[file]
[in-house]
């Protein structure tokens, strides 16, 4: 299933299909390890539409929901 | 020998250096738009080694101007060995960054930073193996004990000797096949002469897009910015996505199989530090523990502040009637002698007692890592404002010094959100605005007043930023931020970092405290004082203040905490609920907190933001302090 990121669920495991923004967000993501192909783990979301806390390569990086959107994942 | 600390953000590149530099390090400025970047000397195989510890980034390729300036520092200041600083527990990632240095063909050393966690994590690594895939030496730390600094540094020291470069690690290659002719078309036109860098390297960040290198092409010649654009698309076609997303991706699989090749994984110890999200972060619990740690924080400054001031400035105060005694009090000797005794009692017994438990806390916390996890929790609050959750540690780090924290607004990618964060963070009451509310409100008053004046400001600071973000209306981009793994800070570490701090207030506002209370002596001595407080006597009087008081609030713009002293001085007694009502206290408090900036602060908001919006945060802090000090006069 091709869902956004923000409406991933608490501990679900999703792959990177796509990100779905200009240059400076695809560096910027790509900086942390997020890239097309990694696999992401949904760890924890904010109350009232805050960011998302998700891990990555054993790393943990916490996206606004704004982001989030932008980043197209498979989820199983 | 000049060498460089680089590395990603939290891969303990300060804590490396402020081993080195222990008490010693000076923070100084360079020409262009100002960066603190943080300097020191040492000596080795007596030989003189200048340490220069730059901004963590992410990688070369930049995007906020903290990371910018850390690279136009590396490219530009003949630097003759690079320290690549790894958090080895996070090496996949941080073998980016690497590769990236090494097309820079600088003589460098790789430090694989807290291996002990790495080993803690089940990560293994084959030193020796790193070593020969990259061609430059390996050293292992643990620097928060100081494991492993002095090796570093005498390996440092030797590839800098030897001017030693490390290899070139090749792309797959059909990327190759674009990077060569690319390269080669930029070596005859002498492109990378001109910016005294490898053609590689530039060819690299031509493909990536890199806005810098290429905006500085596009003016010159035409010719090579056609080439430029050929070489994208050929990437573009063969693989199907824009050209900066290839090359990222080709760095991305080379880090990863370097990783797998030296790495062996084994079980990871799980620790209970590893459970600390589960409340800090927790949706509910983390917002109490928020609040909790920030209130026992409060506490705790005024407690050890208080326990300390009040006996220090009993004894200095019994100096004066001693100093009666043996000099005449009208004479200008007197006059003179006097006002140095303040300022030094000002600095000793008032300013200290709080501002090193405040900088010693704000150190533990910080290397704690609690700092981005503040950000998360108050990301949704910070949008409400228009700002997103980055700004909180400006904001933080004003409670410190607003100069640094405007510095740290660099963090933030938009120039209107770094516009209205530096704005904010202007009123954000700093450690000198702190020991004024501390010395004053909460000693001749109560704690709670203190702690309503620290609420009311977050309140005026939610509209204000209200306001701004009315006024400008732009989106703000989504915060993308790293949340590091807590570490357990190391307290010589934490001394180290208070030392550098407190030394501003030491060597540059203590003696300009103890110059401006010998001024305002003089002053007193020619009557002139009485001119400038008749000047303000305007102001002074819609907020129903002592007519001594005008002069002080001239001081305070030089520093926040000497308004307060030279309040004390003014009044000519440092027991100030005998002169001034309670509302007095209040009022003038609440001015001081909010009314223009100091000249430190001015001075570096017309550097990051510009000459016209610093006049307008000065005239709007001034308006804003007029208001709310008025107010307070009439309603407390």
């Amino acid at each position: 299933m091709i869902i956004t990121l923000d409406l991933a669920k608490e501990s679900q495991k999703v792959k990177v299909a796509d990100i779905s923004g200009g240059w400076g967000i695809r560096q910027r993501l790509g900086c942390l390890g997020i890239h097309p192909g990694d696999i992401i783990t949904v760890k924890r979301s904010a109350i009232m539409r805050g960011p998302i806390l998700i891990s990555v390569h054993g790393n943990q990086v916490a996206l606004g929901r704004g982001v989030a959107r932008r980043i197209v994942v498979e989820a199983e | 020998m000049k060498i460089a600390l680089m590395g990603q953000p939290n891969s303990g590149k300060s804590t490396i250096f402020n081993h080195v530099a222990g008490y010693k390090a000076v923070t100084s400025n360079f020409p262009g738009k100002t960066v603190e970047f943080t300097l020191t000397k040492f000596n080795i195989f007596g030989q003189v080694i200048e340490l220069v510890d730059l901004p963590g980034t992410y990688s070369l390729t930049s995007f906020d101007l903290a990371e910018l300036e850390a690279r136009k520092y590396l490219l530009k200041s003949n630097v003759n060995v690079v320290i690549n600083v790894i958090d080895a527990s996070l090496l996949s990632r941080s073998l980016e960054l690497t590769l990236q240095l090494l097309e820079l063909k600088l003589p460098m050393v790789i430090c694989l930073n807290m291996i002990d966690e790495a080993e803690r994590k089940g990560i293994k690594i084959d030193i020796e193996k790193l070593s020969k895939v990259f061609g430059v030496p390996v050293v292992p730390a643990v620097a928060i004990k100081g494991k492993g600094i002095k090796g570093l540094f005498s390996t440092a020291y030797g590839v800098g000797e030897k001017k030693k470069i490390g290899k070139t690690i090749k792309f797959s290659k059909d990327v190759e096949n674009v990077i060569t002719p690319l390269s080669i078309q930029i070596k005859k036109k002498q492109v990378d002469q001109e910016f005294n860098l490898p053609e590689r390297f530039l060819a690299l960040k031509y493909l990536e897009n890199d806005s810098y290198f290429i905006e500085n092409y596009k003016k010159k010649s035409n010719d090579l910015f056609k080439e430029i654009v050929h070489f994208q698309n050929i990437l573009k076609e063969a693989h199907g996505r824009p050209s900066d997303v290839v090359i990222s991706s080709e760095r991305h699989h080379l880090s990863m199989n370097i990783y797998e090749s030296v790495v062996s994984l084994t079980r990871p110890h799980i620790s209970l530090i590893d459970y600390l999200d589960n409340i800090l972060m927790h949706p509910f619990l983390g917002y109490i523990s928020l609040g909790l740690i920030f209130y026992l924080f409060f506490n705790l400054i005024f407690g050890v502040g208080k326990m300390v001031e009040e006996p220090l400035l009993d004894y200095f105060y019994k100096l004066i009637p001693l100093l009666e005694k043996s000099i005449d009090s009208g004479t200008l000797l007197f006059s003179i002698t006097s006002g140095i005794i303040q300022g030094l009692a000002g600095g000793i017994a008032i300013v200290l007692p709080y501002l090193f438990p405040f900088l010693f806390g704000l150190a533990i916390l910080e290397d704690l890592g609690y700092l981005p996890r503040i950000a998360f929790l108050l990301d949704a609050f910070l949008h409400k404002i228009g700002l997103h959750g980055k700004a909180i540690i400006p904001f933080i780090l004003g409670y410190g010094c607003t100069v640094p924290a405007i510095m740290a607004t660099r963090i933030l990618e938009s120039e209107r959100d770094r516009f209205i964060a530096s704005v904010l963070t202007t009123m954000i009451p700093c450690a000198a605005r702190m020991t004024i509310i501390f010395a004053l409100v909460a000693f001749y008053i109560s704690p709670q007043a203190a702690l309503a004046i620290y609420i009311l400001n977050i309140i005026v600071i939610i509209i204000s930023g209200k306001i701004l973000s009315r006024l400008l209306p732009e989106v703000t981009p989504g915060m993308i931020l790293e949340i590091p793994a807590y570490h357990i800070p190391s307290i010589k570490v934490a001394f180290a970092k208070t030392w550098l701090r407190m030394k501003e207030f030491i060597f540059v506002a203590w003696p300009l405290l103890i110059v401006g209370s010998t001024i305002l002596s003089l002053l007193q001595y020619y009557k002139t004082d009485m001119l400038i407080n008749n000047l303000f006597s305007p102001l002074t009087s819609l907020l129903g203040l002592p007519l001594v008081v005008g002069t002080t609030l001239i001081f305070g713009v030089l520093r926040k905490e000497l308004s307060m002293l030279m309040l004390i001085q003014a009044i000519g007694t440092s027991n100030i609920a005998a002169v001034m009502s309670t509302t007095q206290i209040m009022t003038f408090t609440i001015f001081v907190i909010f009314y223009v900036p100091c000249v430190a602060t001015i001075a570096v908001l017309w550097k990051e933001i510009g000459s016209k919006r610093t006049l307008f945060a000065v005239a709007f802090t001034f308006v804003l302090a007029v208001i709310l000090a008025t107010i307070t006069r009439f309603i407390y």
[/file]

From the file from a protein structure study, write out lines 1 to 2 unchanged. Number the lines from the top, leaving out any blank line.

[in-house]
């Protein structure tokens, strides 16, 4: 299933299909390890539409929901 | 020998250096738009080694101007060995960054930073193996004990000797096949002469897009910015996505199989530090523990502040009637002698007692890592404002010094959100605005007043930023931020970092405290004082203040905490609920907190933001302090 990121669920495991923004967000993501192909783990979301806390390569990086959107994942 | 600390953000590149530099390090400025970047000397195989510890980034390729300036520092200041600083527990990632240095063909050393966690994590690594895939030496730390600094540094020291470069690690290659002719078309036109860098390297960040290198092409010649654009698309076609997303991706699989090749994984110890999200972060619990740690924080400054001031400035105060005694009090000797005794009692017994438990806390916390996890929790609050959750540690780090924290607004990618964060963070009451509310409100008053004046400001600071973000209306981009793994800070570490701090207030506002209370002596001595407080006597009087008081609030713009002293001085007694009502206290408090900036602060908001919006945060802090000090006069 091709869902956004923000409406991933608490501990679900999703792959990177796509990100779905200009240059400076695809560096910027790509900086942390997020890239097309990694696999992401949904760890924890904010109350009232805050960011998302998700891990990555054993790393943990916490996206606004704004982001989030932008980043197209498979989820199983 | 000049060498460089680089590395990603939290891969303990300060804590490396402020081993080195222990008490010693000076923070100084360079020409262009100002960066603190943080300097020191040492000596080795007596030989003189200048340490220069730059901004963590992410990688070369930049995007906020903290990371910018850390690279136009590396490219530009003949630097003759690079320290690549790894958090080895996070090496996949941080073998980016690497590769990236090494097309820079600088003589460098790789430090694989807290291996002990790495080993803690089940990560293994084959030193020796790193070593020969990259061609430059390996050293292992643990620097928060100081494991492993002095090796570093005498390996440092030797590839800098030897001017030693490390290899070139090749792309797959059909990327190759674009990077060569690319390269080669930029070596005859002498492109990378001109910016005294490898053609590689530039060819690299031509493909990536890199806005810098290429905006500085596009003016010159035409010719090579056609080439430029050929070489994208050929990437573009063969693989199907824009050209900066290839090359990222080709760095991305080379880090990863370097990783797998030296790495062996084994079980990871799980620790209970590893459970600390589960409340800090927790949706509910983390917002109490928020609040909790920030209130026992409060506490705790005024407690050890208080326990300390009040006996220090009993004894200095019994100096004066001693100093009666043996000099005449009208004479200008007197006059003179006097006002140095303040300022030094000002600095000793008032300013200290709080501002090193405040900088010693704000150190533990910080290397704690609690700092981005503040950000998360108050990301949704910070949008409400228009700002997103980055700004909180400006904001933080004003409670410190607003100069640094405007510095740290660099963090933030938009120039209107770094516009209205530096704005904010202007009123954000700093450690000198702190020991004024501390010395004053909460000693001749109560704690709670203190702690309503620290609420009311977050309140005026939610509209204000209200306001701004009315006024400008732009989106703000989504915060993308790293949340590091807590570490357990190391307290010589934490001394180290208070030392550098407190030394501003030491060597540059203590003696300009103890110059401006010998001024305002003089002053007193020619009557002139009485001119400038008749000047303000305007102001002074819609907020129903002592007519001594005008002069002080001239001081305070030089520093926040000497308004307060030279309040004390003014009044000519440092027991100030005998002169001034309670509302007095209040009022003038609440001015001081909010009314223009100091000249430190001015001075570096017309550097990051510009000459016209610093006049307008000065005239709007001034308006804003007029208001709310008025107010307070009439309603407390």